The list of martyrs are getting more familiar as names of friends and people we know are starting to appear on it, and one can’t help but wonder, will my name be on that list soon?
In the past two days we had no internet, the lines were destroyed and it took a while to be fixed. During the last two days, people had a fundraising campaign to help the families who had to leave their houses and take shelter in schools. The speakers of the mosque asked the families to donate anything: money, food, blankets etc, and despite the hard economic situations the families did. The same speakers asked the people who were leaving the mosque after finishing morning prayers to go leave quietly and not to walk in groups; they feared being targeted by the warplanes.
The one image that won’t leave my mind is from the massacre that happened two days ago, during the heavy bombing on one of Gaza neighborhoods, a family took shelter under the stairs of their house (most of us do). The family, who couldn’t leave their house, thought it was the safest place for them. Of course they never made it out, they were killed together while sitting next each other, I just keep imagining the last thoughts they must have. I already know how they felt when they heard the bombing sounds, but I don’t know how they felt when they knew that death is just around the corner. Did they hold hands? Did they call someone? Did the mother tell her son that it would end soon? Or maybe they were just praying, hoping that it won’t be so painful and it will end soon. I keep thinking about them and I keep imagining being in their situation, they were just like us no more than three days ago watching the news and seeing images just like theirs. No-one is safe here, no one. The one thing you can keep doing is holding hands and praying …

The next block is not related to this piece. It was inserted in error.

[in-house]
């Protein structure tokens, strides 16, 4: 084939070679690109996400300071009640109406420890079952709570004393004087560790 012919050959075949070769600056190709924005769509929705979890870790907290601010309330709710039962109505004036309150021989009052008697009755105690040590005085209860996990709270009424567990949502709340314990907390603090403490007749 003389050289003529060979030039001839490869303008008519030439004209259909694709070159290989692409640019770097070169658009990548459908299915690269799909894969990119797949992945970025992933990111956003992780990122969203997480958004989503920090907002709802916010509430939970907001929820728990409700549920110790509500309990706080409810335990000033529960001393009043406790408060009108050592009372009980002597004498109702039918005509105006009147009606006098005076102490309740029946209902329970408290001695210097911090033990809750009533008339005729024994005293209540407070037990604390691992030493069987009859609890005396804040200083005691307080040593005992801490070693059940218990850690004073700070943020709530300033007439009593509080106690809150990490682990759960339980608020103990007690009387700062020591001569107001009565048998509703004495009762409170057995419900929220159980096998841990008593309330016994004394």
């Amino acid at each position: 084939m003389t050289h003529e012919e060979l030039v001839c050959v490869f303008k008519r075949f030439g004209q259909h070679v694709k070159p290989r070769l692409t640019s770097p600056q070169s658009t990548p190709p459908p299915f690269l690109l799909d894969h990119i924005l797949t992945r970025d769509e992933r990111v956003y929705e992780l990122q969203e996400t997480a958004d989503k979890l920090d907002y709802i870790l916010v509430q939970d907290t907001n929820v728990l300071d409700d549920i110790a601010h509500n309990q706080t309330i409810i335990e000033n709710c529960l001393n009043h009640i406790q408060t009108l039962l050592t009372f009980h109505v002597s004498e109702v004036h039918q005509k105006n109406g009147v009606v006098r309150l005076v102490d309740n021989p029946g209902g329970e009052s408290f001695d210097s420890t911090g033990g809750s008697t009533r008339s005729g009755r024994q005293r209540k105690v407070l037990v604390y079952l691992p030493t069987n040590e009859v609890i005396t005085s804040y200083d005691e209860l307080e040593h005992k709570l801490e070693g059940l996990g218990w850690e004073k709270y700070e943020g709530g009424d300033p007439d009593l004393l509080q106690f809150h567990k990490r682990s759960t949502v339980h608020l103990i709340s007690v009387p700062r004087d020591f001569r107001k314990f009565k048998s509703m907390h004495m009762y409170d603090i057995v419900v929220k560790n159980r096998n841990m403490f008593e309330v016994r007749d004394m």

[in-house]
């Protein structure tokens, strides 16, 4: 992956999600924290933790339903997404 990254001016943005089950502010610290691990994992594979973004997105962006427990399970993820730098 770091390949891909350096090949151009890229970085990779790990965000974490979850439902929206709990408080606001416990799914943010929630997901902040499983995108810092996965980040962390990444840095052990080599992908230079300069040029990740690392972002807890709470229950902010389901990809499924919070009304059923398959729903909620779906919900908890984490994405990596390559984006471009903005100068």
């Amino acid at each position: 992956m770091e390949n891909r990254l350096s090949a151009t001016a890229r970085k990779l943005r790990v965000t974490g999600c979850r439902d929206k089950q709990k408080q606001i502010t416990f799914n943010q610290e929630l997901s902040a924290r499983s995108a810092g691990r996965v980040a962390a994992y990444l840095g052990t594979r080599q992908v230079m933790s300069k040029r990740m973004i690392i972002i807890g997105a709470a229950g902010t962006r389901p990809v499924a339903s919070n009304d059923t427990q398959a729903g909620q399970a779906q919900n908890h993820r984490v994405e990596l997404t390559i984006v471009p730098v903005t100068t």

* This article is originally posted Lives Some Live. – This is a 51 day war account of the how daily lives during the third war on Gaza unfolded one day to the next for its devastated and grieving citizens. This is a heartbreaking nightmare. War is not just the numbers nor the political rhetoric it often masks itself in. In the end, it is about people coming to an abrupt end; and the continuum of life stabbed in the heart. In the end, it is about fear; constant fear, till cease fire is declared.